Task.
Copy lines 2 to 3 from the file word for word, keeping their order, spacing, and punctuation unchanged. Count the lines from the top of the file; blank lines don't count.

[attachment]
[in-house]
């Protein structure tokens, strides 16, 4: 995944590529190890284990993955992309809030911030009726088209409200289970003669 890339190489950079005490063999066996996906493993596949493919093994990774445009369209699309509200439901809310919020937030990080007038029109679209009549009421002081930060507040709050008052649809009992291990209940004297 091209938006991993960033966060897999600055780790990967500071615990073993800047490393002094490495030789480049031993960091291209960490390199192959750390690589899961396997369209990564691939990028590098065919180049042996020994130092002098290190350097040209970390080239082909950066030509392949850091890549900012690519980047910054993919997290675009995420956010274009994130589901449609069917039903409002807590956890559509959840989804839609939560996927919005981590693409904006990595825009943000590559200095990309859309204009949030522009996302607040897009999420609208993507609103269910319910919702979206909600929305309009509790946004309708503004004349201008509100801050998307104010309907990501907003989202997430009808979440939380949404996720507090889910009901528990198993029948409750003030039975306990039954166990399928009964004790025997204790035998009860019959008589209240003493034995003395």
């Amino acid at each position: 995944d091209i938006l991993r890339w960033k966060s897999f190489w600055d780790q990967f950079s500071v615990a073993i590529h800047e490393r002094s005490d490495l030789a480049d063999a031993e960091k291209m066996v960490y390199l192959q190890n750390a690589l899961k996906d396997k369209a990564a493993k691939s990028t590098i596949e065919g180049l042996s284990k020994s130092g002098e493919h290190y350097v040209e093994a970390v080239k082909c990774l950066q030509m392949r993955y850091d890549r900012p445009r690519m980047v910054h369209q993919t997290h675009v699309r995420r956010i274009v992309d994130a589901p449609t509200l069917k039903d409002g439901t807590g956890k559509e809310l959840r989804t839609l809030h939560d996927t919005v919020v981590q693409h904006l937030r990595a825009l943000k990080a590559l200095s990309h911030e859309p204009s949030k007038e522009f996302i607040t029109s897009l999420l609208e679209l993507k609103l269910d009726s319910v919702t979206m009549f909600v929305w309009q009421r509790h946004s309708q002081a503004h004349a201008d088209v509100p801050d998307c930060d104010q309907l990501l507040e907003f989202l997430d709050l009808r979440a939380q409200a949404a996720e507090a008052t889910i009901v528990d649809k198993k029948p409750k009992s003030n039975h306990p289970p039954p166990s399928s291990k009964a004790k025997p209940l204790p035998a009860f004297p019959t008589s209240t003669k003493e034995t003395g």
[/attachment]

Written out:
């Protein structure tokens, strides 16, 4: 995944590529190890284990993955992309809030911030009726088209409200289970003669 890339190489950079005490063999066996996906493993596949493919093994990774445009369209699309509200439901809310919020937030990080007038029109679209009549009421002081930060507040709050008052649809009992291990209940004297 091209938006991993960033966060897999600055780790990967500071615990073993800047490393002094490495030789480049031993960091291209960490390199192959750390690589899961396997369209990564691939990028590098065919180049042996020994130092002098290190350097040209970390080239082909950066030509392949850091890549900012690519980047910054993919997290675009995420956010274009994130589901449609069917039903409002807590956890559509959840989804839609939560996927919005981590693409904006990595825009943000590559200095990309859309204009949030522009996302607040897009999420609208993507609103269910319910919702979206909600929305309009509790946004309708503004004349201008509100801050998307104010309907990501907003989202997430009808979440939380949404996720507090889910009901528990198993029948409750003030039975306990039954166990399928009964004790025997204790035998009860019959008589209240003493034995003395």
């Amino acid at each position: 995944d091209i938006l991993r890339w960033k966060s897999f190489w600055d780790q990967f950079s500071v615990a073993i590529h800047e490393r002094s005490d490495l030789a480049d063999a031993e960091k291209m066996v960490y390199l192959q190890n750390a690589l899961k996906d396997k369209a990564a493993k691939s990028t590098i596949e065919g180049l042996s284990k020994s130092g002098e493919h290190y350097v040209e093994a970390v080239k082909c990774l950066q030509m392949r993955y850091d890549r900012p445009r690519m980047v910054h369209q993919t997290h675009v699309r995420r956010i274009v992309d994130a589901p449609t509200l069917k039903d409002g439901t807590g956890k559509e809310l959840r989804t839609l809030h939560d996927t919005v919020v981590q693409h904006l937030r990595a825009l943000k990080a590559l200095s990309h911030e859309p204009s949030k007038e522009f996302i607040t029109s897009l999420l609208e679209l993507k609103l269910d009726s319910v919702t979206m009549f909600v929305w309009q009421r509790h946004s309708q002081a503004h004349a201008d088209v509100p801050d998307c930060d104010q309907l990501l507040e907003f989202l997430d709050l009808r979440a939380q409200a949404a996720e507090a008052t889910i009901v528990d649809k198993k029948p409750k009992s003030n039975h306990p289970p039954p166990s399928s291990k009964a004790k025997p209940l204790p035998a009860f004297p019959t008589s209240t003669k003493e034995t003395g």